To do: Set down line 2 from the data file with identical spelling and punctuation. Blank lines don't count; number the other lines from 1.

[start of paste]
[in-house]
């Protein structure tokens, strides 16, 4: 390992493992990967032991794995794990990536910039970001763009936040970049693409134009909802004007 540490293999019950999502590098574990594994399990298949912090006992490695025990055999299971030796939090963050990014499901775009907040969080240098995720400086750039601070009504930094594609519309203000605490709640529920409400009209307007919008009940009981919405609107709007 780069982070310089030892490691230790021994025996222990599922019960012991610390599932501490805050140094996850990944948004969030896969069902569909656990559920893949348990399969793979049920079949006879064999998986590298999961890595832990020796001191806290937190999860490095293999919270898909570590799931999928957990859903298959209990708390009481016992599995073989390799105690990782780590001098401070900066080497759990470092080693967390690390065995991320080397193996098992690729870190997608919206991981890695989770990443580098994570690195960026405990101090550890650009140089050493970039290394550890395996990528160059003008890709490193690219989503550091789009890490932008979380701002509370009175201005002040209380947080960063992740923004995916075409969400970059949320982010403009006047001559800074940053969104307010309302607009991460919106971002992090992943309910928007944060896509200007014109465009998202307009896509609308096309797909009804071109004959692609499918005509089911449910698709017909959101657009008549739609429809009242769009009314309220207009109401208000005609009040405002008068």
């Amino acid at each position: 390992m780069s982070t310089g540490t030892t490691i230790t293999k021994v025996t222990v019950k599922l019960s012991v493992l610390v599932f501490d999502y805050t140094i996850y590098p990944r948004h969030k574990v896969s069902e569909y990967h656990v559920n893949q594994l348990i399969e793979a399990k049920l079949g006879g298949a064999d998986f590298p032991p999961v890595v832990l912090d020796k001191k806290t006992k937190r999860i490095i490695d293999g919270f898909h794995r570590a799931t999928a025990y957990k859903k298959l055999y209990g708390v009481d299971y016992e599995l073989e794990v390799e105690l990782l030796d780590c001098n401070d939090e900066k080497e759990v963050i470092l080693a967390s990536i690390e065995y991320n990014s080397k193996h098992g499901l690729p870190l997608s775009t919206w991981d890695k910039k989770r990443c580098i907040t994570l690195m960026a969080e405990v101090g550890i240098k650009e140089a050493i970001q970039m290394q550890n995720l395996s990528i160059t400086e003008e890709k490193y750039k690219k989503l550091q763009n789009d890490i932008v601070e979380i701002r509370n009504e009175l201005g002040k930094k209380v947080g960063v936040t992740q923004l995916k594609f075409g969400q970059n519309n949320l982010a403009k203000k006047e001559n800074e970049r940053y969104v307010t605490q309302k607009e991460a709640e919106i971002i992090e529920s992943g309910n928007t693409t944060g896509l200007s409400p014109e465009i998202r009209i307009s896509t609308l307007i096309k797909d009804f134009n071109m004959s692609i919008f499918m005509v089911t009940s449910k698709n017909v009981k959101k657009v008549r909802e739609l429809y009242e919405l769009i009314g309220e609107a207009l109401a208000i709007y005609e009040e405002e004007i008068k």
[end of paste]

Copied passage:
């Protein structure tokens, strides 16, 4: 390992493992990967032991794995794990990536910039970001763009936040970049693409134009909802004007 540490293999019950999502590098574990594994399990298949912090006992490695025990055999299971030796939090963050990014499901775009907040969080240098995720400086750039601070009504930094594609519309203000605490709640529920409400009209307007919008009940009981919405609107709007 780069982070310089030892490691230790021994025996222990599922019960012991610390599932501490805050140094996850990944948004969030896969069902569909656990559920893949348990399969793979049920079949006879064999998986590298999961890595832990020796001191806290937190999860490095293999919270898909570590799931999928957990859903298959209990708390009481016992599995073989390799105690990782780590001098401070900066080497759990470092080693967390690390065995991320080397193996098992690729870190997608919206991981890695989770990443580098994570690195960026405990101090550890650009140089050493970039290394550890395996990528160059003008890709490193690219989503550091789009890490932008979380701002509370009175201005002040209380947080960063992740923004995916075409969400970059949320982010403009006047001559800074940053969104307010309302607009991460919106971002992090992943309910928007944060896509200007014109465009998202307009896509609308096309797909009804071109004959692609499918005509089911449910698709017909959101657009008549739609429809009242769009009314309220207009109401208000005609009040405002008068």